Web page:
Chavs picked on wrong people.

Discussion in 'The NAAFI Bar' started by InspectorDiver, Nov 15, 2010.

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  1. Whoops, when will these people learn.

    Two men were reportedly left on the ground after accidentally starting a fight with three soldiers at the weekend.

    According to The Sun, the two men drunkenly attempted to provoke George Cross winners L/Cpl Matt Croucher, 26, Captain Peter Norton, 47, and Australian Cpl Mark Donaldson, 31.

    The three soldiers, who were wearing their medals but also dressed in civilian clothing, reportedly told the two men and their Staffordshire bull terrier to "walk away", only for them to refuse.

    A witness said: "It was a case of yobs picking on the wrong people. After they ended up on the ground the guys just calmly adjusted their suits and walked off."
  2. Thanks old chap. For some reason I couldn't find it on The Sun website.
  3. Brilliant! Would love too see the CCTV!

    I doubt even CPS would have the balls to try and do them for affray!
  4. I wonder what will hurt the chavs more, kissing conrete or loss of credibility with their fellow chavs?
    Either way nice to see them get what they deserved.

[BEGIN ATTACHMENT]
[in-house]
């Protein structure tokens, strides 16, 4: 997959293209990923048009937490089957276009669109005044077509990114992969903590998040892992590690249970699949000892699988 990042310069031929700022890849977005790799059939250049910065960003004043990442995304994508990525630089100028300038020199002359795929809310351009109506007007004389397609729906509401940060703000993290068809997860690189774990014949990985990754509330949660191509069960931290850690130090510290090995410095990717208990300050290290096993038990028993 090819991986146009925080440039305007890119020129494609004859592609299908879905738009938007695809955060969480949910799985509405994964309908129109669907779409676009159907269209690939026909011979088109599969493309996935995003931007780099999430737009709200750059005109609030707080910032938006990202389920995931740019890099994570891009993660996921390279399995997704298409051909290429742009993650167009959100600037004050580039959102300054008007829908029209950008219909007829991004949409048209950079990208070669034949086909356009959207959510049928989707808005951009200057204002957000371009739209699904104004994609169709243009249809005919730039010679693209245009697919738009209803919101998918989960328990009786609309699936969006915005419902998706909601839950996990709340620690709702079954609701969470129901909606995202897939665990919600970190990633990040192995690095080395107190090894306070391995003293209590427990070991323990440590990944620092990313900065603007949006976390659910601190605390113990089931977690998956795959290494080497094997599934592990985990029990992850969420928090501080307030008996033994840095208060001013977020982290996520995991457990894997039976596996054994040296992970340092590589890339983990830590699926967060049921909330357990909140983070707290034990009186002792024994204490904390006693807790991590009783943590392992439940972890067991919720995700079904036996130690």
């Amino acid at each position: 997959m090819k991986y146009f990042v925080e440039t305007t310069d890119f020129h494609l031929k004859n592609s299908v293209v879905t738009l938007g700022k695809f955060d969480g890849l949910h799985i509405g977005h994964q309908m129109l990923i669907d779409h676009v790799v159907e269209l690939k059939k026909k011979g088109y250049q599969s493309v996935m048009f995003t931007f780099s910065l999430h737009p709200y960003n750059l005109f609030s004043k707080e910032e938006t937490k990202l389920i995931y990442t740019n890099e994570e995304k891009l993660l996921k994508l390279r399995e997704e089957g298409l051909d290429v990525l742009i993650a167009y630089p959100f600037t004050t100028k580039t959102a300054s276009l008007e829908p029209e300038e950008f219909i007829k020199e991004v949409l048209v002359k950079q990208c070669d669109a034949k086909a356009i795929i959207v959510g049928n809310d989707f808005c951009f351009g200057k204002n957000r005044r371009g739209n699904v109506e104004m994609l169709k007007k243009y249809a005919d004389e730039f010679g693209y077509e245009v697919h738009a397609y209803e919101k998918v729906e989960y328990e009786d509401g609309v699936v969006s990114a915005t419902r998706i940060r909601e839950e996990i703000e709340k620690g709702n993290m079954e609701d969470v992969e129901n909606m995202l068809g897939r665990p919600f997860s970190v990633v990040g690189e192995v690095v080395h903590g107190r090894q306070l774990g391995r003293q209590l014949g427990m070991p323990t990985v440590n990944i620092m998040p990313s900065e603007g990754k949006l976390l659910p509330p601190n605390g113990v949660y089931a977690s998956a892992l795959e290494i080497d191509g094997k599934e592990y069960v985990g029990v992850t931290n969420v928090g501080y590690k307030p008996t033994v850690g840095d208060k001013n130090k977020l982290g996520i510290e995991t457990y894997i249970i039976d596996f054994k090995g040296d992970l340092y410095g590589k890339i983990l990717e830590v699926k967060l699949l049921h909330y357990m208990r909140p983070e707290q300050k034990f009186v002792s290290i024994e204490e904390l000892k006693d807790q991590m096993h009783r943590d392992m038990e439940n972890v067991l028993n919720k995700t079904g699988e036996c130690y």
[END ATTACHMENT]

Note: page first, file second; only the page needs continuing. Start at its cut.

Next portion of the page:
5. Ord_Sgt

    Ord_Sgt RIP

    While it would be a great story if true, a great sun wah to sell papers methinks.
  6. Good one,but is the dog o.k?
  7. Wasn't Donaldson the Oz SAS VC winner, or am I on crack?

    Edit: just read the fekking article
  8. Urr.... Cpt Peter Norton GC is also in a wheelchair.... Plot hole
  9. Ord_Sgt

    Ord_Sgt RIP

    The sun, making shit up since 1066, whatever next?

  10. Yeah, he ran their dog over. It says so at the end of the article...;-)
  11. Yes & he was in it yesterday when I saw him on Horseguards.
  12. And is now a Major. :Major Peter Allen Norton GC (born 10 December 1962)[1] is an ammunition technical officer with the British Army's Royal Logistic Corps who was awarded the George Cross for his service in Iraq.

    A captain at the time, he was second-in-command of the American Combined Explosives Exploitation Cell (CEXC) based in the outskirts of Baghdad. Going to the aid of a United States Army patrol that had been attacked by an improvised explosive device (IED) on 24 July 2005, he was checking for the presence of further devices when a secondary victim-operated IED exploded. He lost his left leg and part of his left arm, and he sustained serious injuries to his other leg and lower back. Despite his injuries, he continued to give instructions to his team, suspecting that further devices might be in the vicinity. He refused to be evacuated until he was certain that all personnel on the ground were aware of the danger. A third device was subsequently located and dealt with the following day.

    DUNCAN LARCOMBE, Defence Editor...WHAT A CUNT.
  13. I don't read the Sun,it's to advanced for me,but it's nice to know he didn't miss it,hope his chair is o.k.
  14. It only kicked off when he neutral-turned on it.